Risk: Not the Haunted House it Seems

Halloween is upon us! The season of scary is filled with a crisp chill in the air, trick-or-treaters showing off their costumes and spooky decorations lining the streets. For many investors, though, the fear looming in the shadows isn’t a goblin, ghoul, or ghost; it’s investment risk.


Investment risk is the probability of permanent capital loss. Frequently though, investors forget that permanent is the key word in this definition. Consequently, they believe fixed income securities are safe, since they typically experience less price volatility than their equity counterparts. Conversely, they think all equity is risky and leaves the investor open to losing their total investment. To avoid this risk, investors allocate a large portion (or all) of their portfolio to what they deem are “safe” securities (i.e. fixed income or money market funds). What these investors fail to consider is that risk isn’t just the probability of permanent capital loss…by making a portfolio too conservative, they are exposing themselves to other types of risk. For example:

Credit Risk – the risk the borrower may not repay the loan. Bond holders, in this case, miss out on future interest payments and lose their principal. Yes, even when you invest in relatively safe bonds, it is possible to lose your principal. Relatively safe is not risk-free.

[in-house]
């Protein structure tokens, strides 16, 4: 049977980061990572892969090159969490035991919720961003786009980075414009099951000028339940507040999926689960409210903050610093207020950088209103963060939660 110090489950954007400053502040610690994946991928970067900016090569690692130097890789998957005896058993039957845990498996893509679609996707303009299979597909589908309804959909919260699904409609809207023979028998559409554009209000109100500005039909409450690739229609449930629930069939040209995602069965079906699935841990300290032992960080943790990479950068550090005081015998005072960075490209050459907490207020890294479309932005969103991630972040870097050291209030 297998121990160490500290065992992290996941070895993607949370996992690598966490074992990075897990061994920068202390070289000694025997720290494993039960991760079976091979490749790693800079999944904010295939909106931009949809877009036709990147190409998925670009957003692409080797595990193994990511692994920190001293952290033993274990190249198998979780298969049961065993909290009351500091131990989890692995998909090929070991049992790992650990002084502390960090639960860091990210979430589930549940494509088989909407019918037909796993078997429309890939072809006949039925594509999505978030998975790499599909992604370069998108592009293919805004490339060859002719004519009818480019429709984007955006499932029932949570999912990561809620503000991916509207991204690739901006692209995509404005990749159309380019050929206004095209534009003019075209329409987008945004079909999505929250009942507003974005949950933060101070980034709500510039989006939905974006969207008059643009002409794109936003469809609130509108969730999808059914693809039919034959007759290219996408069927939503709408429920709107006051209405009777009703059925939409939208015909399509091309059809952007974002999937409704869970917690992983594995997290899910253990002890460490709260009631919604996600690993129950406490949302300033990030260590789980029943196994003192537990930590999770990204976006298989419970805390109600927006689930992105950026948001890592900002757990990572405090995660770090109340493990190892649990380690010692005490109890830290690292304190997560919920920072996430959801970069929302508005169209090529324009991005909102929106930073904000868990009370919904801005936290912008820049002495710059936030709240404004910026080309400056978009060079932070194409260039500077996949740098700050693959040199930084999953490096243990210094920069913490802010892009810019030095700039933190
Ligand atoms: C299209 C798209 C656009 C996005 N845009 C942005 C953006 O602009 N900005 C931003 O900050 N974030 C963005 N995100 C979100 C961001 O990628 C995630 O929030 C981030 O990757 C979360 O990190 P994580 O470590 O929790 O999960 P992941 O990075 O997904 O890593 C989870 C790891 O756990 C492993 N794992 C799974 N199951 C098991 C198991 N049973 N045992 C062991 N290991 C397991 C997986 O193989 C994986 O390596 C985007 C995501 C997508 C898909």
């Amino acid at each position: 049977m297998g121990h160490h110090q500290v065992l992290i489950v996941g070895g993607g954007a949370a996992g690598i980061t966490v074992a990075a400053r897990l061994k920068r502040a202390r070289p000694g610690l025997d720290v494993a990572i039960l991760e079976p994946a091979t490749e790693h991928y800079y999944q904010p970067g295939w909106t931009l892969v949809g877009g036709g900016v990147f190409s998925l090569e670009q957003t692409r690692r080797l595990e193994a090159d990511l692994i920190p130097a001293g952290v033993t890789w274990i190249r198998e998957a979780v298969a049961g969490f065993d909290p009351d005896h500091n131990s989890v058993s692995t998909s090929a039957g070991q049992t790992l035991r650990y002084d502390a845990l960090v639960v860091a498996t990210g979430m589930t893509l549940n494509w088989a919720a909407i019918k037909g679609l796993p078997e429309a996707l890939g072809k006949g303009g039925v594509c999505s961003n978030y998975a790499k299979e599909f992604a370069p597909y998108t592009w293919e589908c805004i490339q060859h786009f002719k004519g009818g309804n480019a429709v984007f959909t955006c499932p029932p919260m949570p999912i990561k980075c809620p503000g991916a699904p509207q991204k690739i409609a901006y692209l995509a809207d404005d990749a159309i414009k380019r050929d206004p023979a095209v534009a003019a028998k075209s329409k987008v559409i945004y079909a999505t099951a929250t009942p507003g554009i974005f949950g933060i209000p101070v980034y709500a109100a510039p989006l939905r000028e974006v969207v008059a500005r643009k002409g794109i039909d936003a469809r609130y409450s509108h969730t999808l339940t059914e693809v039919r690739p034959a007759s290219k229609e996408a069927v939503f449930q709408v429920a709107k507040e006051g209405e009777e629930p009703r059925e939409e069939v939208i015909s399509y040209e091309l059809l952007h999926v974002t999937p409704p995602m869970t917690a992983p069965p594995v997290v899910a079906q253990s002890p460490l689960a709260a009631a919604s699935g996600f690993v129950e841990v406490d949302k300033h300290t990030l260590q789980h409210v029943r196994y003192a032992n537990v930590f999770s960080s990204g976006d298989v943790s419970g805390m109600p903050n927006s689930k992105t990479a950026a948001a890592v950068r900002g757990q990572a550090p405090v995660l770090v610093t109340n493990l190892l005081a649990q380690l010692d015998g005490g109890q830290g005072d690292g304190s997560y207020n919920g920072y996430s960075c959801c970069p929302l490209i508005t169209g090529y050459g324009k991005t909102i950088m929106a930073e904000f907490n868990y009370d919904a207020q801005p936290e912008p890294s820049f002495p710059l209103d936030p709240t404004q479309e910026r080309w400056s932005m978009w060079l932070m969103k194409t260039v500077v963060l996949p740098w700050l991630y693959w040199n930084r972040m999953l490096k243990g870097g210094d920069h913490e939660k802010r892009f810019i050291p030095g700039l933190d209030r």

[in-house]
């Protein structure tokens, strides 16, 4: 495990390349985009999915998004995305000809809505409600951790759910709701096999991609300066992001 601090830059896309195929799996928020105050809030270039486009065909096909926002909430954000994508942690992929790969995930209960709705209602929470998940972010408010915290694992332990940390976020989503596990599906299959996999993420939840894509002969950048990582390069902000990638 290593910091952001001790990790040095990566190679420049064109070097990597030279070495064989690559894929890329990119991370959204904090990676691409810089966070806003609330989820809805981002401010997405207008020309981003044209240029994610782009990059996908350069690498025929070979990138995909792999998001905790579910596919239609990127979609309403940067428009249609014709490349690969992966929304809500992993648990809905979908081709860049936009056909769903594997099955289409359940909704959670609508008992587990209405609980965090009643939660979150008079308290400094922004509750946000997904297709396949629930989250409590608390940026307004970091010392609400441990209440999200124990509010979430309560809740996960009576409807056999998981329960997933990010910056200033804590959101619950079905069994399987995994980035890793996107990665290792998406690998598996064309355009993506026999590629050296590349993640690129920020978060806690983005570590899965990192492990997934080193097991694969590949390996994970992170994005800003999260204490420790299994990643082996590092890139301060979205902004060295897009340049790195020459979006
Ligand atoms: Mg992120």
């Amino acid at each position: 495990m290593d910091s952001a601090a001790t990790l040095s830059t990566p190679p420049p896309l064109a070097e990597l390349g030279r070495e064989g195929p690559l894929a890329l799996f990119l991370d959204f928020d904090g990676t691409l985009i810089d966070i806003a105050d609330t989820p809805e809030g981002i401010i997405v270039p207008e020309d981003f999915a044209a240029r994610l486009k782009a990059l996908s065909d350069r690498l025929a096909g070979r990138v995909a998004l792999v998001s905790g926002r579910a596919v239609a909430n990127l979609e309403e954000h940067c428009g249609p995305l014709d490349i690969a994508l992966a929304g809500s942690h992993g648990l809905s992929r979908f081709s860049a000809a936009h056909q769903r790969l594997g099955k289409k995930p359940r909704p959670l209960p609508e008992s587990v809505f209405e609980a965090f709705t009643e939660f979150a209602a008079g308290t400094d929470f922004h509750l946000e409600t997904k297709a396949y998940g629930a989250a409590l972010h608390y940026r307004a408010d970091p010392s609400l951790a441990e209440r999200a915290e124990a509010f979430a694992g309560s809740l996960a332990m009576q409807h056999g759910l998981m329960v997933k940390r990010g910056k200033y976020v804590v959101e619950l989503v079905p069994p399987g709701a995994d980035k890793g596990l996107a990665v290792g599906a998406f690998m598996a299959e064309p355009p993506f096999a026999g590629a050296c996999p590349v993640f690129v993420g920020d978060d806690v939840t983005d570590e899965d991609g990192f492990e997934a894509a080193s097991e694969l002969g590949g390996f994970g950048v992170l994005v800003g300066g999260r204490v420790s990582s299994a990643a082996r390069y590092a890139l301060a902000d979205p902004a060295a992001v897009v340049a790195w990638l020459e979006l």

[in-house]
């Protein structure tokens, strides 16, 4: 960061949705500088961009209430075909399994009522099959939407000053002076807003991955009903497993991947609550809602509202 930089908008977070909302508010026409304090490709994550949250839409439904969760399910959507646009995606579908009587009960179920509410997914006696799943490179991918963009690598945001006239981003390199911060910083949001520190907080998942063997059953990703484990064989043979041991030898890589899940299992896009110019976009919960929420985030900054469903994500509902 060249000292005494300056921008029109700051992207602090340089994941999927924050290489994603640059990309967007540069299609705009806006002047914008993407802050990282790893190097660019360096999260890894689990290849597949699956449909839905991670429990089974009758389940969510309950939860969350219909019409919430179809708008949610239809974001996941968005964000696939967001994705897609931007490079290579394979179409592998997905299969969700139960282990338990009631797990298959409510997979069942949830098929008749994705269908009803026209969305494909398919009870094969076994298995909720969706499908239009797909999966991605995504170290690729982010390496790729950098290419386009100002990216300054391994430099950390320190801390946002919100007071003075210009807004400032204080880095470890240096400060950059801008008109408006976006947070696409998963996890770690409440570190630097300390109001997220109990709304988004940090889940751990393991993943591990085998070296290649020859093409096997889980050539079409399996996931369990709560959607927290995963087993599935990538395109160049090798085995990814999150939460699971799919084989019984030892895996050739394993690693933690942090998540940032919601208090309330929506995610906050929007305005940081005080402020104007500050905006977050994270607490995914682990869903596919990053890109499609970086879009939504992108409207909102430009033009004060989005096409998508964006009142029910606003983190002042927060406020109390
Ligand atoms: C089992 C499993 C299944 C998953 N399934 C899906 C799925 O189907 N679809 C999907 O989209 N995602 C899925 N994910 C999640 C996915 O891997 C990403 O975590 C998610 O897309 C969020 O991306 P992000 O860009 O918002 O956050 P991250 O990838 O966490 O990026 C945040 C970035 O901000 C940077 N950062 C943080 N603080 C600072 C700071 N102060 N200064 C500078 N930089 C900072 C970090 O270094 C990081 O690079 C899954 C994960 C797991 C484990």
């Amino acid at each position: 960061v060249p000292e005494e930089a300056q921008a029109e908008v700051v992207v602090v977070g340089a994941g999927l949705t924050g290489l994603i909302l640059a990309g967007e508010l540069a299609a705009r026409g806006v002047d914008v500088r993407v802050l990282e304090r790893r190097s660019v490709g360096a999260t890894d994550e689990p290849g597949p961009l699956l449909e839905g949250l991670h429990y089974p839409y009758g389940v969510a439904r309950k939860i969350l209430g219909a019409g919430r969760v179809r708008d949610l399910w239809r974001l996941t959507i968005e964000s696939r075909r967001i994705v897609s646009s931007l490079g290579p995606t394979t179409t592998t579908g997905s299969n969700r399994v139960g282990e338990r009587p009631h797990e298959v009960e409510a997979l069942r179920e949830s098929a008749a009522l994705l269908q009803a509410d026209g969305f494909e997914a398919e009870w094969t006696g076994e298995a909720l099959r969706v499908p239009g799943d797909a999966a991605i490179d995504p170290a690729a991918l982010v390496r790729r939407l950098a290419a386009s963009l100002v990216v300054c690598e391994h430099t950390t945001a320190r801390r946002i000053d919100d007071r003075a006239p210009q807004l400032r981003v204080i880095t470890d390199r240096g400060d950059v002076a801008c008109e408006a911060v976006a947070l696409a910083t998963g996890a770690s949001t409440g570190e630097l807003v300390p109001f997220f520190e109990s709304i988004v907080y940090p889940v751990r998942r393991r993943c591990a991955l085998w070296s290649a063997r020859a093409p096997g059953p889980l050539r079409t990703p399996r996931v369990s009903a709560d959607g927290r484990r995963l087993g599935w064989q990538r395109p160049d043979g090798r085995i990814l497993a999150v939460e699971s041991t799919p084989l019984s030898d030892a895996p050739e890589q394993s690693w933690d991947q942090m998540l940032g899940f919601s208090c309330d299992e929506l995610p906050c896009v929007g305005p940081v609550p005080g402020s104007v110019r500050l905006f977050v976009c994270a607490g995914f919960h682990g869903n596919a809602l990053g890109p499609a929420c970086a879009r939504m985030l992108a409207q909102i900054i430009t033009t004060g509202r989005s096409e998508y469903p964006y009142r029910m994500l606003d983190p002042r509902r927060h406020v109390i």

Interest Rate Risk – the risk an investment’s value will change due to a change in interest rates. For instance, if you purchase a 2% interest rate bond today, it may be less valuable in the future. Since bond prices move inversely of interest rates, the price of the bond will fall when interest rates rise. No rational investor would buy a 2% bond if current interest rates are 3%.

Inflation Risk – the risk that inflation will erode your purchasing power. Example: if you purchase a money market fund today and make .25% annually, but inflation is +2.25% each year, your purchasing power (i.e., what you can buy with your dollars) decreases by ~2% each year.

This is by no means a push to immediately put your entire investment portfolio into risky asset types. It is, however, an encouragement to consider your asset allocation not only in terms of your own risk-tolerance, but also in terms of your goals. Is your current allocation consistent with your financial goals and still allowing you to sleep at night? You should avoid constructing a portfolio that helps you “go broke safely” (i.e., subdued volatility, but decreased purchasing power) or creates a “restless night retirement” (i.e., your goals are achieved, but the amount of risk you’ve taken on is terrifying and often keeps you up at night). A good investment adviser can help you find the right allocation to meet your goals and provide peace of mind. Finding this right mix of safety and risk for you is the key to true investment success.